• Likelihood of American Women Most Likely to Face an Unplanned Pregnancy to use ECPs
  • Who is likely to use ECPs?
  • Most Americans Do Not Have Ethical or Safety Concerns
  • Physicians’ Who Don’t Perform Abortions, Do Not Have Objections or Concerns AboutPrescribing ECPs

III. Political, Economic, and Policy Factors Contributing toLimited Use

  • Off-Label Use and the FDA
  • Liability Fears
  • Reluctance From Manufacturers
  • Limited Access

IV. Strategies by Proponents to Increase Use

  • Distribution of ECPs as Part of Regular Reproductive Health Care
  • Over-the-Counter Availibility
  • Petitioning the FDA For Re-Labeling
  • A Directory of Providers of ECPs
  • A Bibliography


Emergency contraceptive pills must be taken within 72 hours of unprotected sex, followed with asecond dose 12 hours later to prevent pregnancy. ECPs must be taken before a fertilized egg isimplanted in the uterine lining, which usually occurs approximately 5-7 days after intercourse. Emergency contraception prevents pregnancy by temporarily disrupting a woman’s hormonalpatterns. High-dose oral contraceptives are the most commonly used form of emergencycontraceptive pills. The efficacy and side-effectsof ECPs have been studied extensively in other countries, including Canada and the Netherlands. Nausea (50%) and vomiting (20%) are common among women using emergency contraceptivepill treatment.Webb AMC, Russell J, Elstein M. Comparison of Yuzpe regimen,danazol and mifepristone (RU 486) in oral postcoital contraception. British Medical Journal. 1992;305(6859).

Over-the-counter remedies for nausea are available and can be given to women undergoing ECPtreatment.A number of drugs other than oral contraceptives can also be used as emergency contraceptivepills. Mifepristone (also known as “RU-486”) can be used as an emergency contraceptive pill,though it is more commonly usedas an abortifacient – a drug that induces medical abortions – and iscurrently under trial in the United States for both uses. Other forms of emergency contraceptivepills include drug therapies such as danazol and progestin-only mini-pills. Intrauterine devices(IUDs) inserted within 5-7 days after unprotected intercourse can also reduce the risk ofpregnancy by more than 99.9 percent.Trussell J and Ellertson C. Efficacy of Emergency Contraception. Fertility Control Reviews. 1995;4(2)(forthcoming).This brief focuses on high-dose oral contraceptives, which are currently available and the mostcommonly used form of emergency contraception.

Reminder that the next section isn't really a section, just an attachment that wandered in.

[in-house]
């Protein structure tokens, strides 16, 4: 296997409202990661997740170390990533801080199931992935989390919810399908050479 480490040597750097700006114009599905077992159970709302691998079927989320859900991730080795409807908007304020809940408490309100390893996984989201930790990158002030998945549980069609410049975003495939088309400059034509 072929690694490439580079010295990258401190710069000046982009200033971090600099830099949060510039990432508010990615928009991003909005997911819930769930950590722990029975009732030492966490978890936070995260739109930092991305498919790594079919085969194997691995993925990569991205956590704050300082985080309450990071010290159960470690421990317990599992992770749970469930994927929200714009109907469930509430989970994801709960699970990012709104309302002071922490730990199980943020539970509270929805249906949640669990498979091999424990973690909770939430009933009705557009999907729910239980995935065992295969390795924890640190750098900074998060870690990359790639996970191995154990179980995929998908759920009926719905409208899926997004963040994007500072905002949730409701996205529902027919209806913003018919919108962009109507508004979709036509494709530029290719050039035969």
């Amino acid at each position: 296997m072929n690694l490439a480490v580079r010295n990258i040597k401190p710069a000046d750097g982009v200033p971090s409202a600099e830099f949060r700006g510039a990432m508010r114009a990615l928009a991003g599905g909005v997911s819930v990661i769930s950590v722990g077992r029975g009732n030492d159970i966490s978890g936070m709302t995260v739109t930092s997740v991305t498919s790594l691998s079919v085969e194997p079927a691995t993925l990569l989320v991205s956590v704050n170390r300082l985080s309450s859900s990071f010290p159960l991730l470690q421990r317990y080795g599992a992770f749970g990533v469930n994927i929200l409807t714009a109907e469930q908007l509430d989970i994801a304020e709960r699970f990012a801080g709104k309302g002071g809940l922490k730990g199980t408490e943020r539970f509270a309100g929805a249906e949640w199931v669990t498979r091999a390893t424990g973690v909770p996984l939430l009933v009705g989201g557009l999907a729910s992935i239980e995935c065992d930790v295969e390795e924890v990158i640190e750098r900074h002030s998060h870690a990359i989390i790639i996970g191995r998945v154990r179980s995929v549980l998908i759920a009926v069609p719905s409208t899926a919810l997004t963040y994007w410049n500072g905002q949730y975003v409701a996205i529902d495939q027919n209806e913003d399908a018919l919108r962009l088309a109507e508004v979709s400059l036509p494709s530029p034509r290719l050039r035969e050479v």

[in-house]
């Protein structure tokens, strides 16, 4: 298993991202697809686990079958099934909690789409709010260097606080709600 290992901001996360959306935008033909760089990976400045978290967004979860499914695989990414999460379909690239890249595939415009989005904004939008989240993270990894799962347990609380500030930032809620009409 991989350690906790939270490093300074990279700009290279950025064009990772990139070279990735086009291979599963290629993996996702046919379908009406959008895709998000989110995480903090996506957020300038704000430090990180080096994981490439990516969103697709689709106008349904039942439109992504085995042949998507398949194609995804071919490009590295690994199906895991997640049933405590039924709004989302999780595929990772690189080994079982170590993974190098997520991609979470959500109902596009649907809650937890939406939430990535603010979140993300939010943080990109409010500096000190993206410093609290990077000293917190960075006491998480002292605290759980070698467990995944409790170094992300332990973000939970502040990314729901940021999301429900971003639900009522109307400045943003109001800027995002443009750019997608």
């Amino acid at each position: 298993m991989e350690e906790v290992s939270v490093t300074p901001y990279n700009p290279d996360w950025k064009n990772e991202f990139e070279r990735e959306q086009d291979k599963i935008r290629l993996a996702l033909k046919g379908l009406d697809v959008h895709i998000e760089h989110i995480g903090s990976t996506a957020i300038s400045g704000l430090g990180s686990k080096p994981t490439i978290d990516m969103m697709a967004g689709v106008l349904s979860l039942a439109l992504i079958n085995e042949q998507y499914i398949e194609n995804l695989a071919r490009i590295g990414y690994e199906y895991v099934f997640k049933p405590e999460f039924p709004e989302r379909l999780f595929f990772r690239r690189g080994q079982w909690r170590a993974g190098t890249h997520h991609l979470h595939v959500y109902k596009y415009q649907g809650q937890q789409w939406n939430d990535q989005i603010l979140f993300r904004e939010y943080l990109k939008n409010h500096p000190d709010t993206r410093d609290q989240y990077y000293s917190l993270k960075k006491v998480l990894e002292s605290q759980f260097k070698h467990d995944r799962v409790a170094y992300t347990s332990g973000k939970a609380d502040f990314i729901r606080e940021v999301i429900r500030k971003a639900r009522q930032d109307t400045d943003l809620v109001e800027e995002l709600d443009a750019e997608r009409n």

Scroll Down for More of the Issue Brief or Return tothe Outline.



Americans overwhelmingly believe unplanned pregnancies are a major problem facing this country(Kaiser/Harris Survey on Contraception and Unplanned Pregnancy, 1995). In fact, women in theUnited States are almost twice as likely as women in the Netherlands.

Jones EF, Forrest JD, Henshaw SK, Silverman J and Torres A. Unintended Pregnancy, Contraceptive Practice and Family Planning Services in DevelopedCountries. Family Planning Perspectives 1988;20(2):53.